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No Such Thing As A 'Good Dalek'

by Helen Bryant

Suitable for Key Stage 4/5


To look at what makes a ‘good Dalek’.

Preparation and materials


  1. (Show image of Dalek.) I have no doubt you know exactly what this is. A Dalek, from Dr Who. Daleks have a catchphrase; does anyone know what it is? Exterminate! 

  2. Here is a little bit of Dalek history for you. The Daleks are extraterrestial robotlike creatures, created by a Kaled scientist called Davros to save his race from eventually being unable to get around and then dying out. The bit we see is a travel machine – a Kaled is inside, operating it. Davros’ final modification was to remove the Daleks’ ability to feel pity, compassion or remorse. They view themselves as the supreme race in the universe and so are on a quest to achieve universal domination, exterminating those who get in their way. 

    So, Daleks are killers. They exterminate people. They have none of the qualities that make people sensitive to the suffering and pain of others. They see other races as simply things to be removed, destroyed. 

    Play clip from Dr Who, if using.

  3. When Clara says, ‘A good Dalek?’ and the Doctor responds, ‘There’s no such thing‘, he is saying that they are evil and irreversibly so. They have been created to be without a conscience, without compassion, without emotional awareness. 

    In this episode, however, they discover that one Dalek is different, aware that it is the Daleks who should be exterminated because of their evil and hatred.

  4. The Doctor has difficulty believing that this Dalek is actually different. His experience of Daleks is such that he has nothing but contempt for them. For him, it is impossible for a Dalek to be good. He thinks this Dalek’s thinking is simply a malfunction in its core and, when pushed, it will revert to type – that is, need to destroy and exterminate.

  5. So, if something is created bad, can it never be good? Can it ever change? Does a leopard ever change its spots?

  6. This Dalek began to be more aware as a result of radiation affecting its circuits and and the resulting expansion of consciousness this enabled when it saw the birth of a star and could appreciate its beauty, which it was unable to before. Similarly, then, it seems we must accept that, in life, it may be possible for something bad to be made good.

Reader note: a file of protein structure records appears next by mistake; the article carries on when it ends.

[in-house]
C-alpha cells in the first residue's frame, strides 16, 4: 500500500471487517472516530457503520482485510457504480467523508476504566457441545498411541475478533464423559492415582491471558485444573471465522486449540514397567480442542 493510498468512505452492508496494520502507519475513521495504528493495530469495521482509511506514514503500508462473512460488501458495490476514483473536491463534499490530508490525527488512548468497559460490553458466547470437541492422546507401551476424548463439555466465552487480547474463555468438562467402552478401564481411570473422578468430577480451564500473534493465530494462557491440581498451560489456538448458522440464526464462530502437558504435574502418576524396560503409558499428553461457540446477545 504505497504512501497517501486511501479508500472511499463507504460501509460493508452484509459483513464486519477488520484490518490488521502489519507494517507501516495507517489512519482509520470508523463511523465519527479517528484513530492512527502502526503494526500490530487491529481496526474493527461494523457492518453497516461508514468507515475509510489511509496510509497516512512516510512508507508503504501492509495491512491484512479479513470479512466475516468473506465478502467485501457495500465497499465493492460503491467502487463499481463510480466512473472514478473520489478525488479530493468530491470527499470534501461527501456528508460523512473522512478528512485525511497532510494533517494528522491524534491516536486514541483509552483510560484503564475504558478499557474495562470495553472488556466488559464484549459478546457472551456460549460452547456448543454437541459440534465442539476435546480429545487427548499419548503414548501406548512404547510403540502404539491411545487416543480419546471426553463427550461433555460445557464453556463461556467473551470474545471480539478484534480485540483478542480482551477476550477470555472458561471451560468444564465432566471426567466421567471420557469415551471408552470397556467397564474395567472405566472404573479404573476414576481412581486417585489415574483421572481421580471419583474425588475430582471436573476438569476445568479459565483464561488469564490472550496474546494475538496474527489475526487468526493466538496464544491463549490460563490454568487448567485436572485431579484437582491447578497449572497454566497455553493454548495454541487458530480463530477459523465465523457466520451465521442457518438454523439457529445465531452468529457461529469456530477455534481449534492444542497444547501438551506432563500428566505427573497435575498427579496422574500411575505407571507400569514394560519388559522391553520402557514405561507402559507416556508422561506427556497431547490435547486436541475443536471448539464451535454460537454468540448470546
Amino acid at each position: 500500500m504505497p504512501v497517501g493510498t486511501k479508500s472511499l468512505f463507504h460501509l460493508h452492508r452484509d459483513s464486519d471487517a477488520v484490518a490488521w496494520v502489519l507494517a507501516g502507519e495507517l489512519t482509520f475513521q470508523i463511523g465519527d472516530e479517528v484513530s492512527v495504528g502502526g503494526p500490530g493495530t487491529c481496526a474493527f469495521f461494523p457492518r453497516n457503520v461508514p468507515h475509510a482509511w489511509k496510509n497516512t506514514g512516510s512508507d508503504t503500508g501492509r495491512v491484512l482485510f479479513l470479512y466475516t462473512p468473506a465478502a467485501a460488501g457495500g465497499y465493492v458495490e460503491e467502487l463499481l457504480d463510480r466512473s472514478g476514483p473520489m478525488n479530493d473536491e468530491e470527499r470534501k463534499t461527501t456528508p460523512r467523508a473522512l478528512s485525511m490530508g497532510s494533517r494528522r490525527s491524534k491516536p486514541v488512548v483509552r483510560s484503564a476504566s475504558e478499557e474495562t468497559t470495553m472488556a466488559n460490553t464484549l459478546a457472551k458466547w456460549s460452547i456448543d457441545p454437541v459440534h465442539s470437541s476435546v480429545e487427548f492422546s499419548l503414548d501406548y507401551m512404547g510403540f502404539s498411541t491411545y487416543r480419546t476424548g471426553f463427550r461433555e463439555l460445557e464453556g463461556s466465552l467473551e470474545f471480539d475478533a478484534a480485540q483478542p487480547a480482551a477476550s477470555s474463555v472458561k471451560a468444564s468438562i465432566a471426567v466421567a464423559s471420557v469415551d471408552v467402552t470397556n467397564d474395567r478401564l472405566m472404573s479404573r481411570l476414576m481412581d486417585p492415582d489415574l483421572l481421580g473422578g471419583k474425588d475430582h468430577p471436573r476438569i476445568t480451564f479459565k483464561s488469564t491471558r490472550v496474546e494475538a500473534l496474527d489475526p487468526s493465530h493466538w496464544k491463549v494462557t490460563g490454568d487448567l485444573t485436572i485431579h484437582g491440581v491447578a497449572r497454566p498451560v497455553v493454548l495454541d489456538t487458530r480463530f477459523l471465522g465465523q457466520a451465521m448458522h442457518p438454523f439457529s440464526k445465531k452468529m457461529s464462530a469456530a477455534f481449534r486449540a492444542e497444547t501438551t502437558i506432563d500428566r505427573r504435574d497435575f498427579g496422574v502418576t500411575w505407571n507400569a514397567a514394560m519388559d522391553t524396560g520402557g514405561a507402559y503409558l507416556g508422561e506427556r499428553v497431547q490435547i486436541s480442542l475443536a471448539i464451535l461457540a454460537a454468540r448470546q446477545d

Indeed, one of Jesus' key teachings is that sinners or wrongdoers can be forgiven and can reform if they are truly sorry. He also teaches that if someone is metaphorically lost and then is found, that is also a reason for rejoicing. We see this in Jesus’ parable of the lost coin in Luke 15.8–10 (NRSV).

    Or what woman having ten silver coins, if she loses one of them, does not light a lamp, sweep the house, and search carefully until she finds it? When she has found it, she calls together her friends and neighbours, saying, ‘Rejoice with me, for I have found the coin that I had lost.’ Just so, I tell you, there is joy in the presence of the angels of God over one sinner who repents. 

    There is always joy when someone who was lost finds his or her way.

  7. So we see that a Dalek can be good if it is sincerely sorry for what it has done and decides to live in a different, new way, with compassion and awareness.

Time for reflection

I wonder if you ever think or act like a Dalek – without compassion for others, just enforcing what you want?

I wonder if such moments will arise today. How could you be a good Dalek?


‘Let there be love shared among us’ (Hymns Old and New (Kevin Mayhew), 430, 2008 edition)

Publication date: December 2014   (Vol.16 No.12)    Published by SPCK, London, UK.
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